After leaving office, he served as a delegate to both the Washington Peace Conference (February 1861) and "Border State Convention" (May 1861). Though a Southern sympathizer, his chief goal involved reuniting the South with the North rather than support the Confederacy as a separate nation. Nevertheless, by September 1861, Federal officials arrested Morehead for disloyalty after he openly criticized President Lincoln. He spent seven months as a prisoner of war before returning to Frankfort. But, upon his arrival, he discovered that another arrest seemed imminent because he refused to pledge an oath to the U.S. Constitution. As a result, he fled to Canada. From Canada, he traveled through Europe and then to Mexico before returning to his plantation in Mississippi after the Civil War.
In August 1868, Morehead finally returned to Frankfort but died four months later, on December 23, 1868. He was buried in the Frankfort Cemetery and the Legislature erected a monument to his memory.
Dr. Stuart Robinson and Dr. John Norton: Religious Leaders
The home's second owner, a Presbetaryian minister name Dr. Stuart Robinson, used it as a boarding home. Stuart lived in Frankfort for eight years. In addition to his duties as pastor, he served as president of a cotton manufacturing company, president of a turnpike company, director of the Farmers Bank, and established a school for girls. Stuart sold the home to the Rector of the Episcopal Church, Dr. John Norton, who lived in the house for roughly ten years.
J. Stoddard Johnston: Writer, Politician, and Historian
Norton sold the home in 1868 to Yale graduate J. Stoddard Johnston, who served as Confederate officer during the Civil War before moving to Frnakfort in 1867. As a leader of the Kentucky Democratic Party for twenty years, he worked as editor and co-owner of Democrat-friendly Frankfort Yeoman and served as Democratic State Committee Chairman in the 1880s. Johnson moved to Louisville in 1890 and became vice president of the now-historic Filson Club, a historical, biographical, and literary association located in what is now Louisville's "Old Louisville" neighborhood. Johnson also wrote and edited several historical books and articles while in Louisville. He was a candidate for governor at the Democratic state convention in 1911. However, rather than gain the nomination, he served as Attorney General the convention's gubernatorial pick (and election winner), James B. McCreary, but Johnston died two years later in 1913.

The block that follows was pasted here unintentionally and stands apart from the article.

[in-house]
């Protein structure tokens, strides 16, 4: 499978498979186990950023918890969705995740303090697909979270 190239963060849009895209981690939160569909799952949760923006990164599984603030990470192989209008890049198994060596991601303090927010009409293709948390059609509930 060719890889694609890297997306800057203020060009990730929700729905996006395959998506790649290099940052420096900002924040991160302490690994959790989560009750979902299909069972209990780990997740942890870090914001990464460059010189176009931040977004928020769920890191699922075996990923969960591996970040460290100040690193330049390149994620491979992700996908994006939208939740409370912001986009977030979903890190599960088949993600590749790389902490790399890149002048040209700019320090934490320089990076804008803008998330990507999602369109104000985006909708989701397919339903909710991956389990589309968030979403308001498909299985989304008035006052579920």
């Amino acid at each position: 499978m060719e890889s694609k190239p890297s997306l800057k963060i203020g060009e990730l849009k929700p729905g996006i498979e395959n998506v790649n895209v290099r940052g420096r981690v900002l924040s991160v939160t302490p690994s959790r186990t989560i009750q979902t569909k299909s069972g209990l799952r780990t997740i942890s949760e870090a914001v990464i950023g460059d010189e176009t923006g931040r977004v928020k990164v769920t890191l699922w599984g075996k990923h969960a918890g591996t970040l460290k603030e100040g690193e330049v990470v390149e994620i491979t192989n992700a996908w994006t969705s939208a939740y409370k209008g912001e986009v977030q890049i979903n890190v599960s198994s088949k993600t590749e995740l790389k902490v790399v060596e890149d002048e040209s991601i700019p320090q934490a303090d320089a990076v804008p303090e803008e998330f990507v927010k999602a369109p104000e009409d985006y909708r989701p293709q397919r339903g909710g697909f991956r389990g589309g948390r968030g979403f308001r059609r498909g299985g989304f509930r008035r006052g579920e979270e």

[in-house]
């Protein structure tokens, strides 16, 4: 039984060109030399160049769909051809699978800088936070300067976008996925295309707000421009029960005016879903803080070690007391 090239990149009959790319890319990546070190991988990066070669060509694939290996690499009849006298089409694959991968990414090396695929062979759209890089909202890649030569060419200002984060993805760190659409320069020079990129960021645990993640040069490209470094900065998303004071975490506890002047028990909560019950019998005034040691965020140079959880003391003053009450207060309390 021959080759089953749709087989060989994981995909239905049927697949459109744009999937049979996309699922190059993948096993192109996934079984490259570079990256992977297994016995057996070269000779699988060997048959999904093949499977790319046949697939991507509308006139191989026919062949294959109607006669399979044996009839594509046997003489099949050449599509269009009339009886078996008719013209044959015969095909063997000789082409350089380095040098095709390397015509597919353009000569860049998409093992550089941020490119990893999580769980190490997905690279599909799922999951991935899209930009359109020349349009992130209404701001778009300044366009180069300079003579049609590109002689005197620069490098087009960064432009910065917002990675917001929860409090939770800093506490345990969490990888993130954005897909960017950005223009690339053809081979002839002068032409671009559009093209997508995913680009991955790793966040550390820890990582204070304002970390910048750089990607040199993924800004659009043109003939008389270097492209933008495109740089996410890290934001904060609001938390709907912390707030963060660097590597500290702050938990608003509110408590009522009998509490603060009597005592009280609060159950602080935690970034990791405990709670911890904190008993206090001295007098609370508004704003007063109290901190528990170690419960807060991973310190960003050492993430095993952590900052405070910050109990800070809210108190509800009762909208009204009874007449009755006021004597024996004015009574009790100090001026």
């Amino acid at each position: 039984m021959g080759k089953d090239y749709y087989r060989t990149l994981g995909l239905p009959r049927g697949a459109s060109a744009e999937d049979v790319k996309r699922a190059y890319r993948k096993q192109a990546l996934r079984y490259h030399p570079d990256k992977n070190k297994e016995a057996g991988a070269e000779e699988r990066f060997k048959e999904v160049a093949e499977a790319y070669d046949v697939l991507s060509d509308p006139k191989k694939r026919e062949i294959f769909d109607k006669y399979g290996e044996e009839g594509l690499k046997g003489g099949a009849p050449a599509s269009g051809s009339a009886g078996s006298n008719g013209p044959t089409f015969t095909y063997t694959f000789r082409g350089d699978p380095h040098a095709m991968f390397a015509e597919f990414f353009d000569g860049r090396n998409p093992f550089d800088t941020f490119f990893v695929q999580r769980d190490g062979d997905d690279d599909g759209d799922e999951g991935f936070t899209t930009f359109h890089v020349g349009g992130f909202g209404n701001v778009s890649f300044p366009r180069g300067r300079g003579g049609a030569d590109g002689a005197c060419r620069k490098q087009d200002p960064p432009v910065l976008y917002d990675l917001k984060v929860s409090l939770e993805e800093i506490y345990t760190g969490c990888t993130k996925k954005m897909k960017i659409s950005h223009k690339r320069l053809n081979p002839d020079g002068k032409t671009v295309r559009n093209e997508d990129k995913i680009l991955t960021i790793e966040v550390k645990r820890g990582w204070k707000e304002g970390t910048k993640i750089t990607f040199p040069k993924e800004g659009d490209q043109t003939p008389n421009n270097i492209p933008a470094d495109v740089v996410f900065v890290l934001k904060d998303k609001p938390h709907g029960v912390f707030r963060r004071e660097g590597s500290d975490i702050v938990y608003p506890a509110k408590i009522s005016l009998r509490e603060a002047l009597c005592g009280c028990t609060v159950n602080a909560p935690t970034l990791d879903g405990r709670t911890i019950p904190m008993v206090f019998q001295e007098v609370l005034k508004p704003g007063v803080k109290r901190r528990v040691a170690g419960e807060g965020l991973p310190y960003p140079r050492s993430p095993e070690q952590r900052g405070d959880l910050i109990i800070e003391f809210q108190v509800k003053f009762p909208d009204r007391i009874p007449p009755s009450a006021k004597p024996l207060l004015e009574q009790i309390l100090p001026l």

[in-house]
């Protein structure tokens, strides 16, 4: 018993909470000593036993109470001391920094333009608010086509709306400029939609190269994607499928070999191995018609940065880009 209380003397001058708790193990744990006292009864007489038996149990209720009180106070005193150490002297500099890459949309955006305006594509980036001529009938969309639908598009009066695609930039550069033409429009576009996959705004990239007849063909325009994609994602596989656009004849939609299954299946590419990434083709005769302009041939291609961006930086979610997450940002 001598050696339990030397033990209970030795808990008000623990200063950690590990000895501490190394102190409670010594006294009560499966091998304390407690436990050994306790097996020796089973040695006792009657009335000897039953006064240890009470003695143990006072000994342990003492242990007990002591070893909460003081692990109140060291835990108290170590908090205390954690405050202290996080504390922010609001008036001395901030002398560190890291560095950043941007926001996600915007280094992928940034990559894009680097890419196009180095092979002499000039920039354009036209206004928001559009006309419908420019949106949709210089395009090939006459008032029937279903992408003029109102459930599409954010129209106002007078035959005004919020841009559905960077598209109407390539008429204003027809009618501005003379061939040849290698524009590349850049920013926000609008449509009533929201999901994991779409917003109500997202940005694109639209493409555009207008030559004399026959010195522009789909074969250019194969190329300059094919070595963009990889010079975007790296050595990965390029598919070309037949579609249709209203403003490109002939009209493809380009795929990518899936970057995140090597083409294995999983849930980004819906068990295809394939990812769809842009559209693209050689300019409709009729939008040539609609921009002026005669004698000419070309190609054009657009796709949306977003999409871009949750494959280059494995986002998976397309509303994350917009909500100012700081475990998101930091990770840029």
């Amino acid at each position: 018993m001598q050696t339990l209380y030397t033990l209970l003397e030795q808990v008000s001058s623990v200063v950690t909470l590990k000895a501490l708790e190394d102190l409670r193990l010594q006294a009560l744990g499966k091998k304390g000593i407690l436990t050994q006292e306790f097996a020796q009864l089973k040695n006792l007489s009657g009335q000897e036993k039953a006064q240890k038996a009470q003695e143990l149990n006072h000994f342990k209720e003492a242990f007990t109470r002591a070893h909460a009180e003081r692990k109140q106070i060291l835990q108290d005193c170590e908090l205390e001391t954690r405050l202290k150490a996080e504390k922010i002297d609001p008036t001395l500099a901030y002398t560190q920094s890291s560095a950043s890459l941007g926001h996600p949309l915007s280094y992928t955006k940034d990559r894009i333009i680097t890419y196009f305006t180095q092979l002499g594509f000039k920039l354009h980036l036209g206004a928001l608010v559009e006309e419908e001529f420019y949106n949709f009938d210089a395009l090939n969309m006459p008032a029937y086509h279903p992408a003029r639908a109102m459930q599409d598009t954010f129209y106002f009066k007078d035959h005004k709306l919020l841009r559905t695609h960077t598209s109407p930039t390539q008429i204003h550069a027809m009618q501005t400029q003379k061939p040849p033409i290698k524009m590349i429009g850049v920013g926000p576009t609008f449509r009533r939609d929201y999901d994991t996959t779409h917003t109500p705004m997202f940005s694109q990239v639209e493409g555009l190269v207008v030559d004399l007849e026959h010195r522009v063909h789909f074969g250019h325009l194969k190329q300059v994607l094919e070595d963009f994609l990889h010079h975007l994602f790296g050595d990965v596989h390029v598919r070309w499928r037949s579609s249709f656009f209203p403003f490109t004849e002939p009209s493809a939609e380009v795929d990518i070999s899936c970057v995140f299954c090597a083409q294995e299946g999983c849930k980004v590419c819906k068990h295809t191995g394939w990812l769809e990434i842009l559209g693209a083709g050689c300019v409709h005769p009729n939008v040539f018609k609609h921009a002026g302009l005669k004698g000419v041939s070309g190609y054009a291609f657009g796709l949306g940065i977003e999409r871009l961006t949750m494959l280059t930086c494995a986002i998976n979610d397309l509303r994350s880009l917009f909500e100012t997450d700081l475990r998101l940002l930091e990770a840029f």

Major Henry T. Stanton: Poet Laureate
After Johnston moved to Louisville in 1890, he rented the home to another former Confederate officer, Major Henry T. Stanton, who lived there from 1894 to 1899. Stanton worked as a lawyer, but his real claim to fame came as a poet, known as Kentucky's poet laureate. Stanton's best known and most quoted work is The Moneyless Man (published,1871). He also wrote, while living in the historic house, his celebrated poem Heroic Sleep. The poem, which proved to be the last poem he composed, was read in Chicago in 1895 while unveiling a monument dedicated to deceased Confederate soldiers.
Judge J. P. Hobson
Judge J. P. Hobson, Judge of the Court of Appeals, bought the house from Johnston in 1899. After graduating from the University of Washington in Virginia, former U.S. and Confederate General Robert E. Lee recommended Hobson for a teaching position in Hardin County, Kentucky; Hobson also worked as a lawyer. In 1898, he was elected to serve on the Court of Appeals, where he served until 1914. After practicing law for ten years, the Court of Appeals appointed him to be its court commissioner (1924); he served in that capacity until he passed away in 1934.
Holt, Michael F. The Rise and Fall of the American Whig Party: Jacksonian Politics and the Onset of the Civil War. New York: Oxford University Press, 2003.
Potter, David M. The Impending Crisis. America Before The Civil War. 1848 - 1861. New York: Harper, 2011.
Robinson, Jennifer Kaye. "Nomination Form: Governor Charles S. Morehead House." National Register of Historic Places. nps.gov. 1974. https://npgallery.nps.gov/GetAsset/957b0950-a3cf-43dd-bed9-9238fb2206b1/.
By Nyttend - Own work, Public Domain, https://commons.wikimedia.org/w/index.php?curid=32959823